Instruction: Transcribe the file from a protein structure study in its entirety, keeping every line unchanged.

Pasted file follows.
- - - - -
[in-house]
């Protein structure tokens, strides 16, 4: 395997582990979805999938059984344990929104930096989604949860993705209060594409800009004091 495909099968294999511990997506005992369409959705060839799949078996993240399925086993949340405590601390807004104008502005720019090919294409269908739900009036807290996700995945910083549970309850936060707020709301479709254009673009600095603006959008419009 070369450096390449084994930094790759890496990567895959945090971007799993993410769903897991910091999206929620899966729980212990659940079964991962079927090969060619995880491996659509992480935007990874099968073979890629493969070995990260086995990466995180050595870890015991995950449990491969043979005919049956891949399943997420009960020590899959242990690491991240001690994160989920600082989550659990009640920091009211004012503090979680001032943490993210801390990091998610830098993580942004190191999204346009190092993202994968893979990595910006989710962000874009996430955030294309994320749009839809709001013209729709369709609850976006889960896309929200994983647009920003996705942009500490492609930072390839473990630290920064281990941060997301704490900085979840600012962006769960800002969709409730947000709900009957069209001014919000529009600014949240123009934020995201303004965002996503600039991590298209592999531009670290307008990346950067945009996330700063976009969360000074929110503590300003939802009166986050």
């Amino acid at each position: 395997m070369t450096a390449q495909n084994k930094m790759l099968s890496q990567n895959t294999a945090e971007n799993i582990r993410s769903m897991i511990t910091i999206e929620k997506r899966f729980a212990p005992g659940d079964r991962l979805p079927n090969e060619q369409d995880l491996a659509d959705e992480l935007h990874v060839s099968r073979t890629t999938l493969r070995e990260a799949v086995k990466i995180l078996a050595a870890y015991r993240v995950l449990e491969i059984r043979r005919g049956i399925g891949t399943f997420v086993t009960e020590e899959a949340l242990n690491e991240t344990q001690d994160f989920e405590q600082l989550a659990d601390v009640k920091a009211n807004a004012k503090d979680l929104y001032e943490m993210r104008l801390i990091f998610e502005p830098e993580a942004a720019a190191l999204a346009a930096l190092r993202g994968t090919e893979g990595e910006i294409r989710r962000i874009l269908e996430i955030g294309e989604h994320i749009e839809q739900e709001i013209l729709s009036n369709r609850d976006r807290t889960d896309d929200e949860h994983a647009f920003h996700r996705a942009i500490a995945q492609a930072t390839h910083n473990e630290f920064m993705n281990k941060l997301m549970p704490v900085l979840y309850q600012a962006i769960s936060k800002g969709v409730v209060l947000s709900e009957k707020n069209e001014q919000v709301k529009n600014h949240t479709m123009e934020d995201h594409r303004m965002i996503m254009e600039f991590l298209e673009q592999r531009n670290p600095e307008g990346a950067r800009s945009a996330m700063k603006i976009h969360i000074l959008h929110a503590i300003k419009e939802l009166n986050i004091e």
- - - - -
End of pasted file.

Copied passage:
[in-house]
């Protein structure tokens, strides 16, 4: 395997582990979805999938059984344990929104930096989604949860993705209060594409800009004091 495909099968294999511990997506005992369409959705060839799949078996993240399925086993949340405590601390807004104008502005720019090919294409269908739900009036807290996700995945910083549970309850936060707020709301479709254009673009600095603006959008419009 070369450096390449084994930094790759890496990567895959945090971007799993993410769903897991910091999206929620899966729980212990659940079964991962079927090969060619995880491996659509992480935007990874099968073979890629493969070995990260086995990466995180050595870890015991995950449990491969043979005919049956891949399943997420009960020590899959242990690491991240001690994160989920600082989550659990009640920091009211004012503090979680001032943490993210801390990091998610830098993580942004190191999204346009190092993202994968893979990595910006989710962000874009996430955030294309994320749009839809709001013209729709369709609850976006889960896309929200994983647009920003996705942009500490492609930072390839473990630290920064281990941060997301704490900085979840600012962006769960800002969709409730947000709900009957069209001014919000529009600014949240123009934020995201303004965002996503600039991590298209592999531009670290307008990346950067945009996330700063976009969360000074929110503590300003939802009166986050």
């Amino acid at each position: 395997m070369t450096a390449q495909n084994k930094m790759l099968s890496q990567n895959t294999a945090e971007n799993i582990r993410s769903m897991i511990t910091i999206e929620k997506r899966f729980a212990p005992g659940d079964r991962l979805p079927n090969e060619q369409d995880l491996a659509d959705e992480l935007h990874v060839s099968r073979t890629t999938l493969r070995e990260a799949v086995k990466i995180l078996a050595a870890y015991r993240v995950l449990e491969i059984r043979r005919g049956i399925g891949t399943f997420v086993t009960e020590e899959a949340l242990n690491e991240t344990q001690d994160f989920e405590q600082l989550a659990d601390v009640k920091a009211n807004a004012k503090d979680l929104y001032e943490m993210r104008l801390i990091f998610e502005p830098e993580a942004a720019a190191l999204a346009a930096l190092r993202g994968t090919e893979g990595e910006i294409r989710r962000i874009l269908e996430i955030g294309e989604h994320i749009e839809q739900e709001i013209l729709s009036n369709r609850d976006r807290t889960d896309d929200e949860h994983a647009f920003h996700r996705a942009i500490a995945q492609a930072t390839h910083n473990e630290f920064m993705n281990k941060l997301m549970p704490v900085l979840y309850q600012a962006i769960s936060k800002g969709v409730v209060l947000s709900e009957k707020n069209e001014q919000v709301k529009n600014h949240t479709m123009e934020d995201h594409r303004m965002i996503m254009e600039f991590l298209e673009q592999r531009n670290p600095e307008g990346a950067r800009s945009a996330m700063k603006i976009h969360i000074l959008h929110a503590i300003k419009e939802l009166n986050i004091e």